“How can we take on that new project when we can’t even find the people to run the projects we already have?”
If an organization has been around long enough, it has legacy projects. A legacy project is a project that was created in the past by a well respected member and does (or used to) create powerful outcomes.
It could be a fundraiser. It could be a community service project. It could be a social event.
What is important is that it’s been around for a while and the club feels an obligation to keep it running. It has gone from being a project of the club to being a core function of the club, whether it is or not.
And if you’re not careful, it could destroy your club.
Let’s imagine that your club has run an annual awards dinner for years, and that dinner is a big fund raiser and awareness builder. Gala chair is now a key leadership role in the club, but the person who did it last year doesn’t really want to do it again, and most of the members have chaired the gala already, sometimes twice.
You have a newer member who is enthusiastic to get involved and start taking action. The new member is passionate about literacy programs and has a great idea they want to launch.
The excited, enthusiastic, engaged young member comes to the leaders and shares the literacy program they want to launch.
The response they get it, “that’s great, but what we really need is someone to chair the gala, and I think you’d be great for it.”
Of course, what they mean is, we need someone to chair the gala and you have a pulse.
Maybe the member takes on the responsibility and maybe they don’t. Either way, the way this story usually goes is that that excited, enthusiastic, engaged young member becomes much less excited, enthusiastic, and engaged.
They were excited about the literacy project. They’re willing to run the gala.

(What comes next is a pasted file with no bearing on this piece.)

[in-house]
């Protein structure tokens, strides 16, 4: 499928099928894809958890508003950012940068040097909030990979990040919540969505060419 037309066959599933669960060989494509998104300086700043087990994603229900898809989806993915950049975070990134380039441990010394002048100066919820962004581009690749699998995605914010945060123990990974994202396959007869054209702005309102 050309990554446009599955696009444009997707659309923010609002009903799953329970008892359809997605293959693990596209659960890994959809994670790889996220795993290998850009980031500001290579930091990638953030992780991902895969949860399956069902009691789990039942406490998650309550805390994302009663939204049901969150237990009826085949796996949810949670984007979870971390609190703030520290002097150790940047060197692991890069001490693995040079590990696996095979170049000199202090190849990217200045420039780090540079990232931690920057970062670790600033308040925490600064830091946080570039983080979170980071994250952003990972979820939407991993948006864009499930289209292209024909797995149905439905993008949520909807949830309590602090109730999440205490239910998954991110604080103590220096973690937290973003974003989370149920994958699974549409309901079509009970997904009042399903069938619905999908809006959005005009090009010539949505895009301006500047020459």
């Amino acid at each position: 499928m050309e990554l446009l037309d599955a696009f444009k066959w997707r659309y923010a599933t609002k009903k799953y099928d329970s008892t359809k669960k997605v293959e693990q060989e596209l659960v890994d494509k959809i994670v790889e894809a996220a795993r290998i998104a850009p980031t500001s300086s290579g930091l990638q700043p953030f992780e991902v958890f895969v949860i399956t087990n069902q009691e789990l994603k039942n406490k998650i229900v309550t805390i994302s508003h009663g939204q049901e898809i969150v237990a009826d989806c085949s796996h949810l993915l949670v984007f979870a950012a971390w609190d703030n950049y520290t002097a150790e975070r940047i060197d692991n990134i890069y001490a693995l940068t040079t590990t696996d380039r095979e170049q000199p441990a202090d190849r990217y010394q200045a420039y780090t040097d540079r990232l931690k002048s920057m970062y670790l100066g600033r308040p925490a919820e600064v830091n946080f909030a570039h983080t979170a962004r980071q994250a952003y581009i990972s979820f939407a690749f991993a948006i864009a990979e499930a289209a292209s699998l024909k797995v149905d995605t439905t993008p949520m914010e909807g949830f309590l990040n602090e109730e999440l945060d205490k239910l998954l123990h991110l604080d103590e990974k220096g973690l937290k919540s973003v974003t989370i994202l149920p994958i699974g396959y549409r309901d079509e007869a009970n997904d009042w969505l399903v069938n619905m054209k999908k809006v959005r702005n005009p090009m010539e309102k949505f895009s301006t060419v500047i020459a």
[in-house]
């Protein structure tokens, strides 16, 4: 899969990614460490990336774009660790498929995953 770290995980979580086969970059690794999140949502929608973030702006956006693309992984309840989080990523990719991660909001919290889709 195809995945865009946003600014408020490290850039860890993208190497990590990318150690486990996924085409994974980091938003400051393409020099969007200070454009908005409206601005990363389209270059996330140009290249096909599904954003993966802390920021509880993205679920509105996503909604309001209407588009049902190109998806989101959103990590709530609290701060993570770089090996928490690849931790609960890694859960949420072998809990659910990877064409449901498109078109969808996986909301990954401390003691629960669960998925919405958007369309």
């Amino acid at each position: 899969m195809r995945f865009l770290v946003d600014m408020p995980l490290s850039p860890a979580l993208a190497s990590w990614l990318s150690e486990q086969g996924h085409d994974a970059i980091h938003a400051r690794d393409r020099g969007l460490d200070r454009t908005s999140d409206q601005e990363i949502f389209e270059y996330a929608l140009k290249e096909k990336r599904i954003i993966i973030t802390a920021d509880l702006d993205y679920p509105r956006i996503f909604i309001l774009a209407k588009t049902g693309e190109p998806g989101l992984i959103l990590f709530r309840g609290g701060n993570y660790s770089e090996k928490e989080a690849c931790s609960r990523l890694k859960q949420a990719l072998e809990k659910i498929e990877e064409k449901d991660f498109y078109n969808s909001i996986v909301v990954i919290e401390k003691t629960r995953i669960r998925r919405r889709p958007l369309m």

The thinking goes that a club shouldn’t be taking on new projects if they don’t have the resources to run the old ones, but that thinking treats members like productive machines and not people with passions and interests.
The club does not have the resources to run the gala. No one is excited about it. However, the club does have the resources to run the literacy project. This new member who doesn’t really want to run the gala will work day and night, excite their fellow members, and possibly even recruit new members to run the project they are passionate about.
Often, a new member who faces this situation will end up leaving. They might run their project elsewhere, but more likely they get discouraged, never run their project and never join another service organization.
The gala still doesn’t get a new chair, but now the club has lost a potentially engaged and effective member.
The limiting factor on most things that a service club or community organization does is member engagement. If members are excited enough they can raise money, find sponsors, get services donated, recruit more help.
A club with engaged members has everything. A club without them has nothing.
All the money in the world can’t replace the value of passionate members.
The solution to this problem is simple: allow the new members to launch their projects.
Even if you can’t give them money or labor, you can give them support.
They can get money from sponsors, donations, fundraisers, or whatever else their clever young mind comes up with.
They can get labor by recruiting volunteers from the community outside the club.
What they need from the club is a green light.
The green light lets them use the name of the club for credibility. It lets them feel they are supported even if you don’t give them a single dollar or a single minute.
They may succeed. They may fail. You must support them either way.
If they fail, congratulate them on their efforts. Ask them what they have learned so you can learn from them, and the whole club can benefit from their experience.
Never ever ever say “I told you so! I knew it wouldn’t work!”
There is no risk in letting them try their project, especially if you are not investing significant club resources. However, if you don’t let them follow their passion, there is a very high chance you will lose this member.
You will find that the member who has been allowed to follow their own passion, win, lose, or draw, will be much more open to helping out with that old legacy project next time.
But even if you can’t find someone to take over that legacy project, your club will be much healthier to have engaged members than venerable projects.
This is a chapter from my forthcoming book Grow Your Rotary Club in the 21st Century.